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Perennial Grains Update

Little new was done in 2013.  Last year’s grain effort focused on oats and barley.  It was also a year of observation and reflection on the rye and wheat.

Most of the rye overwintered.  Only one wheat plant overwintered but we did manage to harvest enough seed to grow out more in 2014.  None of the buckwheat overwintered.

We also focused on how to bring wild pasture into cultivation without tilling or using Roundup so that we could move the perennial grains out of the raised test beds.  The process that we tried worked surprisingly well.


We grew a bit of seed that we saved from 2012.


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Dynamic Accumulators, Part II

Back in February of last year, I wrote about Dynamic Accumulators and speculated about the source of much of the information that circulates about dynamic accumulators.  Since then, I’ve had an educational and enjoyable email exchange with Robert Kourik who has confirm that he is the source of material like that shown at  He worked with the information that was available at the time.  Just after the book was published he discovered Dr. James Duke’s Phytochemical and Ethnobotanical Databases – and quickly realized that much of what he had written in about dynamic accumulators was inaccurate.  Some plants in his table did accumulate the nutrients ascribed to them but many did not.  And more importantly unlike Duke’s data, his chart did not contain parts per million information which makes it impossible to focus on the best accumulators.

There was only one edition of Mr. Kourik’s book so there was never an opportunity to revise the data.

Hopefully, Mr. Kourik will update his original information.

Note: In addition to James Duke’s database,  Mark Pedersen‘s Nutritional Herbology : A Reference Guide to Herbs contains hard data such as this for comfrey.

Comfrey - Nutritional Profile

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Plant Cloning

There are many types of vegetatively reproducing a plant –  cutting, layering, division, grafting and tissue culture.  A chance comment on the NAFEX list when I was looking for information on how to propagate our Illinois Everbearing Mulberry led me to bubble cloners and aeroponic cloners. You’ll note that many of the links are to marijuana forums. These folks are some of the most creative horticulturalists on the planet.  Poking around in these forums, I found lots of info on the bubbler technique in which the clones are submerged under water and are bubbled with an air stone and the aeroponic technique in which the clones aren’t submerged under water but are dangled and misted.  It seemed to be a bit of a coin toss as to which was more effective.  The costs of either cloner were pretty steep so I started looking at DIY.  You tube had a huge number of videos but it was it was pictures like this Marijuana Cloneand the very clear instructions – Lets Build a Clone Machine *Step by Step* (Also here). So I assembled the parts and built the same cloner.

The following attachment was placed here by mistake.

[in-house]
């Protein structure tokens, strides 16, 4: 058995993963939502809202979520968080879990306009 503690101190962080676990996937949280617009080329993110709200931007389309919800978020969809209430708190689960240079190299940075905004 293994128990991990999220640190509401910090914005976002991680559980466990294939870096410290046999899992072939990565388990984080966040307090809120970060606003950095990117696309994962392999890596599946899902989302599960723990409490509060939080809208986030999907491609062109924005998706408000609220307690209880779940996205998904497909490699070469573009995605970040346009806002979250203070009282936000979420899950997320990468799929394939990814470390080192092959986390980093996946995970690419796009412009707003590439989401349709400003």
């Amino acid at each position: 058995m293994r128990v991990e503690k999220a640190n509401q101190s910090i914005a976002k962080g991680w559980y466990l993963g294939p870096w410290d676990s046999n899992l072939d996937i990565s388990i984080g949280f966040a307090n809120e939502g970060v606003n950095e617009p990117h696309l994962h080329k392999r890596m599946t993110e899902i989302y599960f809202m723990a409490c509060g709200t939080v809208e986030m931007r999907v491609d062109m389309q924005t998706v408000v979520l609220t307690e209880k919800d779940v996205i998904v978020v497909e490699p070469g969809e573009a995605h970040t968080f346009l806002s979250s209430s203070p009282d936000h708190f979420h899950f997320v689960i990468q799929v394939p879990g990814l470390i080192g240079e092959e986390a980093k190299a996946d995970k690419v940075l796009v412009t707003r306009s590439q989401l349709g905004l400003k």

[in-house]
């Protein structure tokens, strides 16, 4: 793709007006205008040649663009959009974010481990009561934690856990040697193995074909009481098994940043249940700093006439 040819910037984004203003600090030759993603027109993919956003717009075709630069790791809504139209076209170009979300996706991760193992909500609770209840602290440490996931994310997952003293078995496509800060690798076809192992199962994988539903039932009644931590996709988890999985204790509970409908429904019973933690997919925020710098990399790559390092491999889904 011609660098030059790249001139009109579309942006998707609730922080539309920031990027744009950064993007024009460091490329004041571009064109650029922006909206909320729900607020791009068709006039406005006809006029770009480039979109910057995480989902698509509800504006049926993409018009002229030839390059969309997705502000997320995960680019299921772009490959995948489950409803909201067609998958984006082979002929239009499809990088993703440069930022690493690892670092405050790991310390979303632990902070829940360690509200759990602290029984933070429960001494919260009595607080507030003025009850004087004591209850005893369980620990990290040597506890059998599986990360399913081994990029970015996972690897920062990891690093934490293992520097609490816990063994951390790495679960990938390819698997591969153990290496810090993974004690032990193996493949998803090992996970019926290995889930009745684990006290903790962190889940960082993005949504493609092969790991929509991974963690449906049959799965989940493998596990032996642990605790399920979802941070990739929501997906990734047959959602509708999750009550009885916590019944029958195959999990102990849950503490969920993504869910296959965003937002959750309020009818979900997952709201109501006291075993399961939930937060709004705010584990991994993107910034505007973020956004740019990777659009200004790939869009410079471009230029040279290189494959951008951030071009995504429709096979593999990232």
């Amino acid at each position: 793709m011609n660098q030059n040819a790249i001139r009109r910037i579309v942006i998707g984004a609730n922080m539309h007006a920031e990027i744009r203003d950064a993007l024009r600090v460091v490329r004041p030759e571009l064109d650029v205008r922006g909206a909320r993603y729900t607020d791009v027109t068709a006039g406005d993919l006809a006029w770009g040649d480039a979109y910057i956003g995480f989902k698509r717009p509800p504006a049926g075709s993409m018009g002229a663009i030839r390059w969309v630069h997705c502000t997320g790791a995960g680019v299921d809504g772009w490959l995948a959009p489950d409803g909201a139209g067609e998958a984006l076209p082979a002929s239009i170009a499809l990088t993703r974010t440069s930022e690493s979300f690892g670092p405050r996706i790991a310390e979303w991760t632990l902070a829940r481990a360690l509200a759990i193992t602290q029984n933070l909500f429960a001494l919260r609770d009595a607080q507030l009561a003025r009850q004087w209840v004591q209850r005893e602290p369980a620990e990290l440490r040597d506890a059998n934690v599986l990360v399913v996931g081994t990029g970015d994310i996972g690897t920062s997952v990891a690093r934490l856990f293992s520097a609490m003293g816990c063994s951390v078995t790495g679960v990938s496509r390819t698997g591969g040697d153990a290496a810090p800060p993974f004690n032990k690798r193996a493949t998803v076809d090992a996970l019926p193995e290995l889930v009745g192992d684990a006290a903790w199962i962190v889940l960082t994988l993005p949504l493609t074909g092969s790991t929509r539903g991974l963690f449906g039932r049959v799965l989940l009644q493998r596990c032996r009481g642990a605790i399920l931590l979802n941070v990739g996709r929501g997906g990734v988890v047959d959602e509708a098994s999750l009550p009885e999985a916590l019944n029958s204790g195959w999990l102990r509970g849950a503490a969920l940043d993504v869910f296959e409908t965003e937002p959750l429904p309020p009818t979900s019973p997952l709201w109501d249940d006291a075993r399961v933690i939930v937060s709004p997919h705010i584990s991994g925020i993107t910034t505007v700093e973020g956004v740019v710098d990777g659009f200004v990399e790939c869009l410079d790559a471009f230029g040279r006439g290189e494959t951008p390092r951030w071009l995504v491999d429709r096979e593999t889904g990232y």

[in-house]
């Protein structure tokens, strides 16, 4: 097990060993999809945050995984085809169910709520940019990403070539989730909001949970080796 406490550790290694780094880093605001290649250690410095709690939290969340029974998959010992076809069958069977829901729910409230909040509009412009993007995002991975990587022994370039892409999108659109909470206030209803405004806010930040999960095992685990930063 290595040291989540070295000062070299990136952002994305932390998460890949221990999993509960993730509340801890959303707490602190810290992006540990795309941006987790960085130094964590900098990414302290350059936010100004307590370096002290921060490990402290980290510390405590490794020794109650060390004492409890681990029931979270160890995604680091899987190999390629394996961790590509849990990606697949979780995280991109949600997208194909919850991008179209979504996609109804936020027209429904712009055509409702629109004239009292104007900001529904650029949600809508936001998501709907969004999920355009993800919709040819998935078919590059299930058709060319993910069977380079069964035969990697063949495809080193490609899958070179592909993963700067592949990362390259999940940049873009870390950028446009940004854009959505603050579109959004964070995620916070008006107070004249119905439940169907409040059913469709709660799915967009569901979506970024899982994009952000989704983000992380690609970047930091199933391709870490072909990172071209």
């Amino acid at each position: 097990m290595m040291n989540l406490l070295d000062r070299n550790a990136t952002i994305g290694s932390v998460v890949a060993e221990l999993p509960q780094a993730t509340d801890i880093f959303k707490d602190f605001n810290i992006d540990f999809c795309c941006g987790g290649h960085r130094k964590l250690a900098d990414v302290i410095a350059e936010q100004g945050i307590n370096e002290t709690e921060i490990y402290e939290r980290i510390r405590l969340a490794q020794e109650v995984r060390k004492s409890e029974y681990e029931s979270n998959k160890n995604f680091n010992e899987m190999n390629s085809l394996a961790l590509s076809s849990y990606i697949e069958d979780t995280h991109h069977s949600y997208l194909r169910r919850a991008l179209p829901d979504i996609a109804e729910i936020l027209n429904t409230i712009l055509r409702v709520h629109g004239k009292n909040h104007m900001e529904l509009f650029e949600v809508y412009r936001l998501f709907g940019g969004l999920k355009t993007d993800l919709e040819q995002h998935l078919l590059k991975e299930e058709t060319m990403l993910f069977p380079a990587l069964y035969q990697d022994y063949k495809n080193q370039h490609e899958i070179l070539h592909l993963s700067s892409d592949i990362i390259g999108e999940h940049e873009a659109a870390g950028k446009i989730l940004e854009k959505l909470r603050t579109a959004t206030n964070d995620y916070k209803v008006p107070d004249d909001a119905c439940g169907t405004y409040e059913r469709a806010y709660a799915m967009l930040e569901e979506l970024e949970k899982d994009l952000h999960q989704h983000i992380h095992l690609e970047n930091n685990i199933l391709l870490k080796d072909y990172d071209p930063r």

There’s not much green at this time of year but I took cuttings from rosemary and stevia plants overwintering in a southeast window.  And I took two cuttings from our Meyer lemon that spends its winter in the bathtub under a grow light.   The rosemary and stevia proceeded to rot where the stems pass through the neoprene rubber and after a week or so the Meyer lemon leaves dried up and dropped off even though I had cut them in half to reduce transpiration.

When I started thinking about why the rosemary and stevia might have rotted, I wondered if our tap water might be the problem. It certainly was the cause of  damping off in some of our seedlings.

So I decided to replace the tap water with spring water.  And I decided to put jars over the cuttings to act as greenhouses and keep the leaves moist.

The cutting callused and produced the beginnings of a root.

Then it flowered! I pinched it off to hopefully direct energy to root production.

Then it produced a root!!

Apparently Meyer Lemons aren’t that difficult to root but nonetheless I now have two where I previously had one.

But that’s not where this story ends.